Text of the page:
Which Direction to Lay Vinyl Plank Flooring?

by Charlie
Which Direction to Lay Vinyl Plank Flooring

If you are putting down vinyl plank flooring in your home, one of the first and most important questions is which way the flooring should go. This will be critical to understand because it will help you to determine how much flooring you need to buy and how long the planks need to be. If you don’t think about this, you might buy the wrong number of planks.

You might think it doesn’t really matter, but which way the planks run can make a surprising amount of difference to the appearance of a room – so don’t dismiss this as unimportant. Instead, take the time to figure out what you’re going to do.

Which direction to lay vinyl plank flooring? Various factors dictate which way the planks should run. Some people choose to run the planks parallel with the longest wall of the room, while others prefer to follow the flow of natural light and position them in line with a window. In a hallway, you might run the planks in line with the door, and in some cases, you might want a diagonal pattern.

Which Direction Should the Planks Go?

This is a tricky question to answer because it depends on quite a few factors. If your room is very small, running the planks parallel to the longest wall is a good way to make it feel more spacious and open. Sometimes, the grain of the wood or the way the light falls will dictate which way the planks should be positioned.

Sometimes, you’’ll want to arrange the planks to draw attention to a particular feature (such as an impressive fireplace or staircase) and sometimes they’ll need to be in line with a doorway. Thinking about your individual space and the impression you want to create is therefore critical, because there is no “right” way to do this.

When Should You Lay the Planks with the Wall?

A common option is to run the planks parallel with the longest wall in the room. This involves using fewer planks, but often much longer ones. It makes the room looks bigger, so it’s best done in small spaces where you want to maximize how open the room is.

This will often (but not always) override the other considerations because it can make such a big difference to appearances. If your room is only around 15 feet at the widest, you’ll generally want to follow the wall. Cut your planks to be as long as possible, rather than making lots of short stretches.

When Should You Lay the Planks with the Light?

If you have particularly pretty vinyl planks, laying them with the light is often a good idea because this will ensure that plenty of light falls on the planks. It will highlight the pattern better and bring out the richness of the wood.

For rooms that only have a little bit of natural light, this may not work very well, so think about the size of the window as well as the appearance of the vinyl. If your window is small, you might want to prioritize other reasons for choosing the layout of your vinyl.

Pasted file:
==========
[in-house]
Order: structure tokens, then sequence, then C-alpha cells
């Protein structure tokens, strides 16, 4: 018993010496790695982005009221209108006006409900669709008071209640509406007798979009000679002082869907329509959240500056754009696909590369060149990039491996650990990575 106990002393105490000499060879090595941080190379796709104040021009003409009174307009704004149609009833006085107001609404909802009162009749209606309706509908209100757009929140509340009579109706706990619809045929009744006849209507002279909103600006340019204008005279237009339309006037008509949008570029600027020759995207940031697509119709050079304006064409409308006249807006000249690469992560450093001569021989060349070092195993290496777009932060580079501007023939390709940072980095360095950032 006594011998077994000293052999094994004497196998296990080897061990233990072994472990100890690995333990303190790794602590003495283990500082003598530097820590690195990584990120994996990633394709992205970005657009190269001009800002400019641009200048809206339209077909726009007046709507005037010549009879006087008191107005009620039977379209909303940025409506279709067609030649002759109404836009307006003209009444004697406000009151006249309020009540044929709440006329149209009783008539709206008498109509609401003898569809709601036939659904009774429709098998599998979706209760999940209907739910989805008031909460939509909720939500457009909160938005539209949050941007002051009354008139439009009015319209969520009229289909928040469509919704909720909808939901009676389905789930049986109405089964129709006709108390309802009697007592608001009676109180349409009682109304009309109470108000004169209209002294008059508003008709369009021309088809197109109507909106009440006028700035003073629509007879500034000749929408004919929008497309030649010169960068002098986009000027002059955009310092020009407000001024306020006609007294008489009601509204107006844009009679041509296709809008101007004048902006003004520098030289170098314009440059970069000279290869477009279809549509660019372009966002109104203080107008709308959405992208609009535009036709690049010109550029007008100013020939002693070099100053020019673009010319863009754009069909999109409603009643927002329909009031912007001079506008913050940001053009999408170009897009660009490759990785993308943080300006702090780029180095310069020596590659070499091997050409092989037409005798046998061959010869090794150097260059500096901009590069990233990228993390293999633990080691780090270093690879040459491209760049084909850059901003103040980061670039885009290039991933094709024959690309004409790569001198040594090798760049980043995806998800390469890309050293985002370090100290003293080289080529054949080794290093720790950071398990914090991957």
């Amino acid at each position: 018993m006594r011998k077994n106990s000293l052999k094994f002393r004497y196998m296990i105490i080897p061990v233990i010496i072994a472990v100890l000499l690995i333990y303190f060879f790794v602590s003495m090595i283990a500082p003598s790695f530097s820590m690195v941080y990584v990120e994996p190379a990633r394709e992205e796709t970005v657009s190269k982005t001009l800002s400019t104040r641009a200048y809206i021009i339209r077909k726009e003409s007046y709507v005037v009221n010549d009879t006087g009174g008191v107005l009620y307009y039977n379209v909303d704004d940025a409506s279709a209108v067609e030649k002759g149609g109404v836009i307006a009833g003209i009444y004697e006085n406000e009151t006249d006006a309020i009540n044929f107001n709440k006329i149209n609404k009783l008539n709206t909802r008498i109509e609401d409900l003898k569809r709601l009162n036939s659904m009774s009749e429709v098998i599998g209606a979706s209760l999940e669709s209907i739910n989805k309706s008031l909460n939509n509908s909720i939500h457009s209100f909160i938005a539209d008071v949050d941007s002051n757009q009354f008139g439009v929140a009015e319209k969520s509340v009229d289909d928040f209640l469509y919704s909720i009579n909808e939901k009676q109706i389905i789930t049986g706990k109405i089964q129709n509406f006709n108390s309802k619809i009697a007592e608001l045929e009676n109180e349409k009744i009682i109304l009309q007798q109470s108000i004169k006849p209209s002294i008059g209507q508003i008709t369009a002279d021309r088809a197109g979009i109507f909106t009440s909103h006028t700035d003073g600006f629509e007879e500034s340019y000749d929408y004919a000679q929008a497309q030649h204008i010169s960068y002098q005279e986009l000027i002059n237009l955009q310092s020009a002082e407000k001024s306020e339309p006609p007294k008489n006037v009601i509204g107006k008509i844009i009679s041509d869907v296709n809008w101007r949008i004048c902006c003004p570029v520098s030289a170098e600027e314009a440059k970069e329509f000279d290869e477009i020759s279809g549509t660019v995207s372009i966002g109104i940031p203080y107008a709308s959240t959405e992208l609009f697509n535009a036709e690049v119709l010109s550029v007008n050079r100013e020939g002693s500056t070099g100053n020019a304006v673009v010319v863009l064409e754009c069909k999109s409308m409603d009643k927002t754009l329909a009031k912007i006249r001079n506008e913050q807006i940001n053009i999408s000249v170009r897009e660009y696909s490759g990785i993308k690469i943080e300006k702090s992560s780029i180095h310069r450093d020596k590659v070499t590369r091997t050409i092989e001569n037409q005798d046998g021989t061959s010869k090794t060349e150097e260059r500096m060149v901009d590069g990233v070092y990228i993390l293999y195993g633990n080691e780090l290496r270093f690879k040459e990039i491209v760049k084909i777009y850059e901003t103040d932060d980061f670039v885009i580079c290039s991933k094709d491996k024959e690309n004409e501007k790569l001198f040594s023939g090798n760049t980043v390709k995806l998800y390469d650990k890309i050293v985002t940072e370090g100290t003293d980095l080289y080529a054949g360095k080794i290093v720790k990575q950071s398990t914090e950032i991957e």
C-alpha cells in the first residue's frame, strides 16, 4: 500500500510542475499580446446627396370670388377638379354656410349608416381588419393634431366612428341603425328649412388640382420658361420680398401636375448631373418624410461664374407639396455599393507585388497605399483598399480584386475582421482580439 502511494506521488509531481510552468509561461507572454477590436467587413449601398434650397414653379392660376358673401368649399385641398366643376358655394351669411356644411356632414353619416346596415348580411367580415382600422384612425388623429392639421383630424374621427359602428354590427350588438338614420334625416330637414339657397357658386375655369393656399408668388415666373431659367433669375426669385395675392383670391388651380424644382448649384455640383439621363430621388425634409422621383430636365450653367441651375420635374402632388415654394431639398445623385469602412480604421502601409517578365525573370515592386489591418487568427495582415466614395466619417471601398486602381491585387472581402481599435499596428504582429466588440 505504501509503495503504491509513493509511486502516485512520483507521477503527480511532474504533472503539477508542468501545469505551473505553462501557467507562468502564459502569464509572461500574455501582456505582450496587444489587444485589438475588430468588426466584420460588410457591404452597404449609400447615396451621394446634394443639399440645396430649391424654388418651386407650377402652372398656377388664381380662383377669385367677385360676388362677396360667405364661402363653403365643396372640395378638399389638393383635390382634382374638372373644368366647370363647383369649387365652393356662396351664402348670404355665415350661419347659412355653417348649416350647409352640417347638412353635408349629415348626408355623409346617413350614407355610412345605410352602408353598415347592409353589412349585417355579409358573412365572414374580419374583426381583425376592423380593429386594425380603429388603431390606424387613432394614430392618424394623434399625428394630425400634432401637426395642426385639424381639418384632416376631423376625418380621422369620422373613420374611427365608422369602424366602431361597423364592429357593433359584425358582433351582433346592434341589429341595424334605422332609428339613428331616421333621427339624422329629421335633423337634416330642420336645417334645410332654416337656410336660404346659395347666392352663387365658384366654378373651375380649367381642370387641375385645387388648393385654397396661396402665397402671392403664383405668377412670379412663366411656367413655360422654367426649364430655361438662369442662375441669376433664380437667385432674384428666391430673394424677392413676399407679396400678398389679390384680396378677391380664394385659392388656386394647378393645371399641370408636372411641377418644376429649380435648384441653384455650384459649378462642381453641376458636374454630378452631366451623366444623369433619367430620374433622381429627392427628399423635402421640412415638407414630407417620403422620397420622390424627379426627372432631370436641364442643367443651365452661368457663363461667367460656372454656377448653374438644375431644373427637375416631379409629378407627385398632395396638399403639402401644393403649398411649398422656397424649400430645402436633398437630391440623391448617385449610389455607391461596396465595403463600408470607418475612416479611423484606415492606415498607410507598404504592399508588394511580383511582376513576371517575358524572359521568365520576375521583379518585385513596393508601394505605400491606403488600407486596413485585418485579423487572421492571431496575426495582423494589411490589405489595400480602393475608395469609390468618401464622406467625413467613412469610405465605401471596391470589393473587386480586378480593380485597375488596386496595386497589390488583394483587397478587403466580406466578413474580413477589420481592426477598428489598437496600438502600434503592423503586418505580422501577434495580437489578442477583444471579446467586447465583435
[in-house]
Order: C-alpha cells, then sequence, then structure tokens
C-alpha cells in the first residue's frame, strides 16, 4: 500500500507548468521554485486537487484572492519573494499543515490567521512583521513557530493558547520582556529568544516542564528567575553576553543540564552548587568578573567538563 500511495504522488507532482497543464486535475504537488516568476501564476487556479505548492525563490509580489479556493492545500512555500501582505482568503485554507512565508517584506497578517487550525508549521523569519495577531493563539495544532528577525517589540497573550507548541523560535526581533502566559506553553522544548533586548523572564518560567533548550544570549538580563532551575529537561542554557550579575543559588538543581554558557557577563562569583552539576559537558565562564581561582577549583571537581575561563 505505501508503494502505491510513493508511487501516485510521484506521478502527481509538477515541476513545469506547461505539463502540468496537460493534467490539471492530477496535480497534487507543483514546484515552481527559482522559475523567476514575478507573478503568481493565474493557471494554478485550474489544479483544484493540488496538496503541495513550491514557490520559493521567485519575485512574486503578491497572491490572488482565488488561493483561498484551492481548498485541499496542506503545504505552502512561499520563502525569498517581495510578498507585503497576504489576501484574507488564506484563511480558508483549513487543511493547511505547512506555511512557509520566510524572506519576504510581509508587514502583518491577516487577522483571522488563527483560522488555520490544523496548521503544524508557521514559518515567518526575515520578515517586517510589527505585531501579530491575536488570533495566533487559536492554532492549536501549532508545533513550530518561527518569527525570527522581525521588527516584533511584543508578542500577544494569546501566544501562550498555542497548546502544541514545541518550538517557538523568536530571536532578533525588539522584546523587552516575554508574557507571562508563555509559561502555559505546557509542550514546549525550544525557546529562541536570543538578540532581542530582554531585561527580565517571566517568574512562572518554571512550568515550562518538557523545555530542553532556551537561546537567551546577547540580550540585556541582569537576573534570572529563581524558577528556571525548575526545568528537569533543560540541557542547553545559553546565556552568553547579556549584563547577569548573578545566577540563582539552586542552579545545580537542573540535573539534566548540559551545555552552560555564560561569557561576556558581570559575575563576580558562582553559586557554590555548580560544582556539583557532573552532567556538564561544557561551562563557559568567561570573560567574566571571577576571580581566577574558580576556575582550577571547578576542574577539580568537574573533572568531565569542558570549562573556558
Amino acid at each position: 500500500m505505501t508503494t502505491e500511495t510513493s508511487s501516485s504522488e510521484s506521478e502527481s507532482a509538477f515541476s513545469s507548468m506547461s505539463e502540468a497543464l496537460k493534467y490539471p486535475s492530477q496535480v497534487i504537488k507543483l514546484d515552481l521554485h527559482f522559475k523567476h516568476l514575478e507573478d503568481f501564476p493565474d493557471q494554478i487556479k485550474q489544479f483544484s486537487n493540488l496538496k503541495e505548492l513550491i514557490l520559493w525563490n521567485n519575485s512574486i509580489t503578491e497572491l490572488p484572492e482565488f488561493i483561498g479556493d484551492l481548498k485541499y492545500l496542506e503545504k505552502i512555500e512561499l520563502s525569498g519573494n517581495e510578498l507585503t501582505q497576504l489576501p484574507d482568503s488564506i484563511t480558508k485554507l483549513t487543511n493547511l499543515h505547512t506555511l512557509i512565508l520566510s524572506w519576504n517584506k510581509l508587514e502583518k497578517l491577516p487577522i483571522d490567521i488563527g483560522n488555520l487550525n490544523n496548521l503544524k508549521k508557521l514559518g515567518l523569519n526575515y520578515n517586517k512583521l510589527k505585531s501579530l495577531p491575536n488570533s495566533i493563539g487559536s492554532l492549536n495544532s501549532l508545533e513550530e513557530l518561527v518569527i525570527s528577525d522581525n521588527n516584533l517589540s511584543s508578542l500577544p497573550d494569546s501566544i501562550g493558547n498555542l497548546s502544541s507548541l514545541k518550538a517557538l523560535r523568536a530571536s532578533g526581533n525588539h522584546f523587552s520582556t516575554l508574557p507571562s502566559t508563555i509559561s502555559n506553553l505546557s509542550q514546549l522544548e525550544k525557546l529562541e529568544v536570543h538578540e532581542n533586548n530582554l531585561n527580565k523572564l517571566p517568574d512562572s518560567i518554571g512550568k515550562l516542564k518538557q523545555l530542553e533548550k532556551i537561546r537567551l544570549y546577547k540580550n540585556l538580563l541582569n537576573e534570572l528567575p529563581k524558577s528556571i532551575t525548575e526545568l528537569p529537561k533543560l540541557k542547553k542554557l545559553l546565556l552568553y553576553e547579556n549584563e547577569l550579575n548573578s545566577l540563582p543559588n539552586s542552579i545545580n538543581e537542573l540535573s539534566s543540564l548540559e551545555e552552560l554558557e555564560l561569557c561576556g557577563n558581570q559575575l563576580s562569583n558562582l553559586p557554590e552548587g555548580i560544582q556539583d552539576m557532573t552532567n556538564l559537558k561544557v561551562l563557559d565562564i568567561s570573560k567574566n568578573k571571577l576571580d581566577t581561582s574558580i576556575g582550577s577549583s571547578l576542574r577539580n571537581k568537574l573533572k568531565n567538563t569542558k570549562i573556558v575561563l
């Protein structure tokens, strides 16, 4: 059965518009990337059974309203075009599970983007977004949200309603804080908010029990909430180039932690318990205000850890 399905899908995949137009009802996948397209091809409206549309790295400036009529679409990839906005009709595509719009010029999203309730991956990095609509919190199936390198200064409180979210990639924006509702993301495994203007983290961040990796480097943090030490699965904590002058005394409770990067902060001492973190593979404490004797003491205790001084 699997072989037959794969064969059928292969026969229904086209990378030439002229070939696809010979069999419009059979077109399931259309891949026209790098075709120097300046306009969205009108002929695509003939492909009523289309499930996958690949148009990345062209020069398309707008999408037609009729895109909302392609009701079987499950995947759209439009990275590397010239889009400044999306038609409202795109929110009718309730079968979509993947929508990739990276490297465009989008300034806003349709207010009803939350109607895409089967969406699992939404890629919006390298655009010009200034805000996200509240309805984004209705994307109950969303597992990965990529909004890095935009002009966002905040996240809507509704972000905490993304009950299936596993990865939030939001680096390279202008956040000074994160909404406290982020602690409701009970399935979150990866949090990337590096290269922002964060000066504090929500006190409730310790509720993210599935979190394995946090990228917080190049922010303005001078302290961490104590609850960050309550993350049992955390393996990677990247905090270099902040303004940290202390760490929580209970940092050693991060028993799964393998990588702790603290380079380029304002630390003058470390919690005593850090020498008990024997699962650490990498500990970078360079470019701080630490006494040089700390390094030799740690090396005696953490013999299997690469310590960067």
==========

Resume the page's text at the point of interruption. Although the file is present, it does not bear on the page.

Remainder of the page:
When Should You Lay the Planks Diagonally?

Laying the planks diagonally can be more challenging, but it will look great in some specific circumstances. If your room has any irregularities or if the walls are angled, angling your planks too can make it appear more uniform and deliberate. Straight planks don’t tend to look great when paired with angled walls.

If you’re going to lay the planks diagonally, make sure you have checked the angles thoroughly before you start. Angled planks can also make a room feel bigger, because they create longer expanses of vinyl.

Sometimes, you might want to lay the planks in a pattern, such as herringbone. This can be difficult in a small space, however, so take this into consideration when deciding whether a pattern will work or not.

What About Laying Planks Around a Feature?

Sometimes, you can use the appearance of a major feature to decide how to lay your vinyl. For example, if you have a staircase, you will probably need to lay the planks horizontally, rather than vertically – as vertical planks don’t tend to work well on stairs. They look strange and can be very hard to fit.

This will also generally affect how you lay any vinyl around the staircase. For example, in the hallway below and above, you will probably need to continue the horizontal lines, because otherwise you will have an awkward transition area that will not look particularly attractive.

Other big features in your room might also influence which direction you lay your vinyl planks in. A large fireplace, a window seat, or other fixed features could all encourage you to lay the planks in a way that will draw your eyes to the feature. You’ll usually want to lay the planks so that they are perpendicular to that feature, as this guides your line of vision.

However, be cautious about doing this with any features you might later remove, especially if you are going to ignore other factors (such as the longest wall or the flow of natural light) for this.

What If You Still Aren’t Sure?

If you’re still uncertain about the direction of your planks, it’s a good idea to purchase a few planks and then test the different options. Just laying a few planks should help you to determine which looks best. Remember, you don’t need to cover the whole floor in order to make this assessment.

This can be really helpful if you have several conflicting factors, such as a window on one wall and a fireplace on another. Try your chosen direction before you start setting it in place.

Final Thoughts

If you are putting down vinyl plank flooring, it’s important to think about the direction before you begin cutting and laying it. Think about things like stairs and big features you will need to work around first, and then consider things like room size and the direction of the natural light before you make any decisions.

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